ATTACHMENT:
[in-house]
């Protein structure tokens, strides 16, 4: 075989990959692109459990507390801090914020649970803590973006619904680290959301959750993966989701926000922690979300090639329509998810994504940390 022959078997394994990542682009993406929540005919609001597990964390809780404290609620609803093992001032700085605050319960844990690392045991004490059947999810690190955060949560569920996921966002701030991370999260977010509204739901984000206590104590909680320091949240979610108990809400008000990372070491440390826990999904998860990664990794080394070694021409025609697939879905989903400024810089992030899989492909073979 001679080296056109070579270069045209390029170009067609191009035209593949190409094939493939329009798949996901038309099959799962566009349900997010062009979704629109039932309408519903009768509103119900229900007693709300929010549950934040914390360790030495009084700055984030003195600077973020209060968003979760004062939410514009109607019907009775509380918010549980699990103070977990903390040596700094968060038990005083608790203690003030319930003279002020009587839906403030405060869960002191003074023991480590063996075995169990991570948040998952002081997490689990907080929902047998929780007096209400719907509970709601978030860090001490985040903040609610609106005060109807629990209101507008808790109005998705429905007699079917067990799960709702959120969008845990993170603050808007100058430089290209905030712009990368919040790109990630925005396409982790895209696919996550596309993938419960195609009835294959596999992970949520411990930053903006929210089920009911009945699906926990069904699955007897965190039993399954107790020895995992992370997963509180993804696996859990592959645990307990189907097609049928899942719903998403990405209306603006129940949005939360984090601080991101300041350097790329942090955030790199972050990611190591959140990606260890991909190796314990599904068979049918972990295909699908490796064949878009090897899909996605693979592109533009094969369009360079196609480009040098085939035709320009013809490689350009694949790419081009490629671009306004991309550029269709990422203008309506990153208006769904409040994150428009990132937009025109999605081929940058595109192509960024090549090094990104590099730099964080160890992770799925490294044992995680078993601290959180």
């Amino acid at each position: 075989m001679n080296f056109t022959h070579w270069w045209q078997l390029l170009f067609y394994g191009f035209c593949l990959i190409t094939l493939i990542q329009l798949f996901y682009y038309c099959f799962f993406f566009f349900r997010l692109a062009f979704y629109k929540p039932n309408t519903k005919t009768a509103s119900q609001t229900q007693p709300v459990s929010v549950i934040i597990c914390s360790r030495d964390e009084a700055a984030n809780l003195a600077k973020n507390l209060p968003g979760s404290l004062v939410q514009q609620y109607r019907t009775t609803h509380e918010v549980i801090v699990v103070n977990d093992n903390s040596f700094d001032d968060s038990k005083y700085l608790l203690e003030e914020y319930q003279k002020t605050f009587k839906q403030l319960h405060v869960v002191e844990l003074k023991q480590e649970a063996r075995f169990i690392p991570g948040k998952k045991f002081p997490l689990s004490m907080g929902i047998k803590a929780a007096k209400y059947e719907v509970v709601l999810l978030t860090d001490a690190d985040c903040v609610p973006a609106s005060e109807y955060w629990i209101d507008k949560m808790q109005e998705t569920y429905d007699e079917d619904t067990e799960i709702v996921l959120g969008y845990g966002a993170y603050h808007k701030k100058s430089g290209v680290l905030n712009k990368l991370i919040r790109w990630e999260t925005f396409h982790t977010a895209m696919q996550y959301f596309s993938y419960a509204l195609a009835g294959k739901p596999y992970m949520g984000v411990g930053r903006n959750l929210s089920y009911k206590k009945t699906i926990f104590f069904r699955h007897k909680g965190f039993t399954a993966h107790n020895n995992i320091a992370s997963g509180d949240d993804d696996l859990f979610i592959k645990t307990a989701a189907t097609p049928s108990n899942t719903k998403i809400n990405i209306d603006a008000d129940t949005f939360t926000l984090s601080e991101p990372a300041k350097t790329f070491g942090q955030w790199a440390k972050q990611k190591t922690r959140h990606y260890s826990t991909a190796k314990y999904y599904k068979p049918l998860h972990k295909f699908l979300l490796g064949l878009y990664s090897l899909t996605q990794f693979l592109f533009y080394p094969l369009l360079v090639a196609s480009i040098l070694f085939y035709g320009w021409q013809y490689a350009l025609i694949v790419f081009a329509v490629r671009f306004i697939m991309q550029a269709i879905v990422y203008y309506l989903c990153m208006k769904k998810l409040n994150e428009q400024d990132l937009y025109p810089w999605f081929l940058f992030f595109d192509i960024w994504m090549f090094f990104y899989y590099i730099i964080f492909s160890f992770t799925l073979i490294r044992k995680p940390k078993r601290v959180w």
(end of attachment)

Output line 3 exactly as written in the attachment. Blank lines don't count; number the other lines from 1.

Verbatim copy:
């Amino acid at each position: 075989m001679n080296f056109t022959h070579w270069w045209q078997l390029l170009f067609y394994g191009f035209c593949l990959i190409t094939l493939i990542q329009l798949f996901y682009y038309c099959f799962f993406f566009f349900r997010l692109a062009f979704y629109k929540p039932n309408t519903k005919t009768a509103s119900q609001t229900q007693p709300v459990s929010v549950i934040i597990c914390s360790r030495d964390e009084a700055a984030n809780l003195a600077k973020n507390l209060p968003g979760s404290l004062v939410q514009q609620y109607r019907t009775t609803h509380e918010v549980i801090v699990v103070n977990d093992n903390s040596f700094d001032d968060s038990k005083y700085l608790l203690e003030e914020y319930q003279k002020t605050f009587k839906q403030l319960h405060v869960v002191e844990l003074k023991q480590e649970a063996r075995f169990i690392p991570g948040k998952k045991f002081p997490l689990s004490m907080g929902i047998k803590a929780a007096k209400y059947e719907v509970v709601l999810l978030t860090d001490a690190d985040c903040v609610p973006a609106s005060e109807y955060w629990i209101d507008k949560m808790q109005e998705t569920y429905d007699e079917d619904t067990e799960i709702v996921l959120g969008y845990g966002a993170y603050h808007k701030k100058s430089g290209v680290l905030n712009k990368l991370i919040r790109w990630e999260t925005f396409h982790t977010a895209m696919q996550y959301f596309s993938y419960a509204l195609a009835g294959k739901p596999y992970m949520g984000v411990g930053r903006n959750l929210s089920y009911k206590k009945t699906i926990f104590f069904r699955h007897k909680g965190f039993t399954a993966h107790n020895n995992i320091a992370s997963g509180d949240d993804d696996l859990f979610i592959k645990t307990a989701a189907t097609p049928s108990n899942t719903k998403i809400n990405i209306d603006a008000d129940t949005f939360t926000l984090s601080e991101p990372a300041k350097t790329f070491g942090q955030w790199a440390k972050q990611k190591t922690r959140h990606y260890s826990t991909a190796k314990y999904y599904k068979p049918l998860h972990k295909f699908l979300l490796g064949l878009y990664s090897l899909t996605q990794f693979l592109f533009y080394p094969l369009l360079v090639a196609s480009i040098l070694f085939y035709g320009w021409q013809y490689a350009l025609i694949v790419f081009a329509v490629r671009f306004i697939m991309q550029a269709i879905v990422y203008y309506l989903c990153m208006k769904k998810l409040n994150e428009q400024d990132l937009y025109p810089w999605f081929l940058f992030f595109d192509i960024w994504m090549f090094f990104y899989y590099i730099i964080f492909s160890f992770t799925l073979i490294r044992k995680p940390k078993r601290v959180w």